back to article Got an Android mobe with a virus? Congrats, you're The One Per Cent

Android has been known to be the mobile malware industry's operating system of choice. Now Google has published a report claiming infection rates on Android devices are much lower than you might expect. While the overwhelming majority of mobile malware is written for Google-powered gadgets, the report claims that in 2014 less …

  1. JCitizen Bronze badge
    Coffee/keyboard

    Apps are the usual point of entry.

    Even the best operating systems can be pwned if any apps have holes in them. In the desktop environment, applications like adobe flash, and java are favorites for criminal exploit kits. In a Windows PC machine, using a limited account with all applications and the OS fully updated; it has been very difficult to find exploits that can take hold in my honey pot lab. However malware, can sometimes run with the same rights as the user and still do damage to their finances or other personal integrity.

  2. Thomas Wolf

    No critical fixes? Sure!

    Google claims that last year it did not have to fix any critical security issues. Could that be because it does not bother fixing old versions of Android? Or, even if it did, that most people with older devices could not install these fixes because their carriers don't make them available?

  3. Mark 85 Silver badge

    A little math..

    1 Billion X .01 (1%) = 10,000,000 infections... wow... I would think there's a pile of money to be made there for a good.... make that great... AV for Android. By great, I mean one that actually worked.

    1. Cliff

      Re: A little math..

      Yes indeed, although 8,500,000 of those 10,000,000 use other app sources, which it's rather harder to police. If someone is determined to side load (or dubious app supplier) it's hard to stop them getting what they should be expecting. Try torrenting any computer game or Photoshop for instance - you stand a better than fighting chance of getting infected.

      Of the 1,500,000 who got infected via Google Play, these are the ones that are Google's real shame.

      1. Anonymous Coward
        Anonymous Coward

        Re: A little math..

        It depends what "infected" means. Are you using it in the same untrue way as the author (or sub-editor) of the article who does not understand what a virus is?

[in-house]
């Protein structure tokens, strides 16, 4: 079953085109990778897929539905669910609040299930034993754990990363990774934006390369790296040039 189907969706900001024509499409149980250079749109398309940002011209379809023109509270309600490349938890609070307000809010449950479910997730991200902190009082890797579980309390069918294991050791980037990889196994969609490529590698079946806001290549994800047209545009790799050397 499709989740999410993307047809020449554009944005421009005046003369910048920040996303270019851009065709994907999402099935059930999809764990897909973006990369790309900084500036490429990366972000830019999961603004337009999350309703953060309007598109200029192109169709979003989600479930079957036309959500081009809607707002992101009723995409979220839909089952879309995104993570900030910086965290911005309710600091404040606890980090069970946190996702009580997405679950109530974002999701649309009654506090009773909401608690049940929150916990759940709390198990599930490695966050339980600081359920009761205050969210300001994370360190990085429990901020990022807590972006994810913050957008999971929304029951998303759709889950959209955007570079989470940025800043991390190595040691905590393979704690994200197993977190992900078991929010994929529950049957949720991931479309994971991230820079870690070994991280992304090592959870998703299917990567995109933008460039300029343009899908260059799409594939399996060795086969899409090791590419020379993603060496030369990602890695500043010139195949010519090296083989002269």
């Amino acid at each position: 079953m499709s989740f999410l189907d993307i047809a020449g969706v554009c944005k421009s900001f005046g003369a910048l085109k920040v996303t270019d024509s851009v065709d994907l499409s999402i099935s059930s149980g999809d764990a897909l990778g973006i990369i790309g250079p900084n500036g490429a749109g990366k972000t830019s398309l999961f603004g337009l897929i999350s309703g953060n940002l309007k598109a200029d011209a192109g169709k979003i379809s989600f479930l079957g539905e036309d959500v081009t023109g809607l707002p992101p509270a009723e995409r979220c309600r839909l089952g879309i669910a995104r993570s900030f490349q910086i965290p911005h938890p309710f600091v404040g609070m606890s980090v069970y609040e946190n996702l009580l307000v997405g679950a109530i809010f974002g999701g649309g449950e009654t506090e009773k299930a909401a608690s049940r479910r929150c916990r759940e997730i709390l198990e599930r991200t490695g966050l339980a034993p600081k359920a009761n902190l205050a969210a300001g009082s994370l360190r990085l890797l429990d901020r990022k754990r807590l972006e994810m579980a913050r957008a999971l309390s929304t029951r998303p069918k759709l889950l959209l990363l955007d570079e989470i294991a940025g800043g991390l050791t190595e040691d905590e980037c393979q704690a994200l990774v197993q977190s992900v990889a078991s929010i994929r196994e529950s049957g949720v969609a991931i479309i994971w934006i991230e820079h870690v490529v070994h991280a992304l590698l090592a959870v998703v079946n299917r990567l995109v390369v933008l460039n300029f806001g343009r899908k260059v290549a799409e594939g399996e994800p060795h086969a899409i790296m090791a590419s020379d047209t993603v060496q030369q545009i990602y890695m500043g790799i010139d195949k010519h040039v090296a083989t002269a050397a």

It could be anything from a dodgy ad network, a security risk, an auto-updating app, etc. Doesn't mean it is an infection as in a virus.

      2. Elmer Phud

        Re: A little math..

        "Try torrenting any computer game or Photoshop for instance - you stand a better than fighting chance of getting infected."

        But isn't that exactly like going elsewhere for your apps?

        1. Cliff

          Re: A little math..

          >>>.But isn't that exactly like going elsewhere for your apps?<<<

          Exactly - going to an illegit distributor massively raises the risk of catching a nasty.

    2. Anonymous Coward
      Holmes

      Re: A little math..

      "good.... make that great... AV for Android. By great, I mean one that actually worked."

      Malwarebytes.

      Free.

    3. Anonymous Coward
      Anonymous Coward

      Re: A little math..

      Small fry compared to windows. I would guess the infection rate is close to 30 percent. I have seen two day old windows 8.1 machines crammed full of malware.. never seen or heard of a single real world android problem.

      Therefore I would trust Google's numbers, they seem to corrolate pretty well with my experiences.

  4. This post has been deleted by its author

  5. Hans 1
    FAIL

    Ouch

    Over 50% of the apps available on Android are phishware - anything on Android that wants to access your SMS, email, or Contacts is phishware, in my books. And you cannot even turn that off!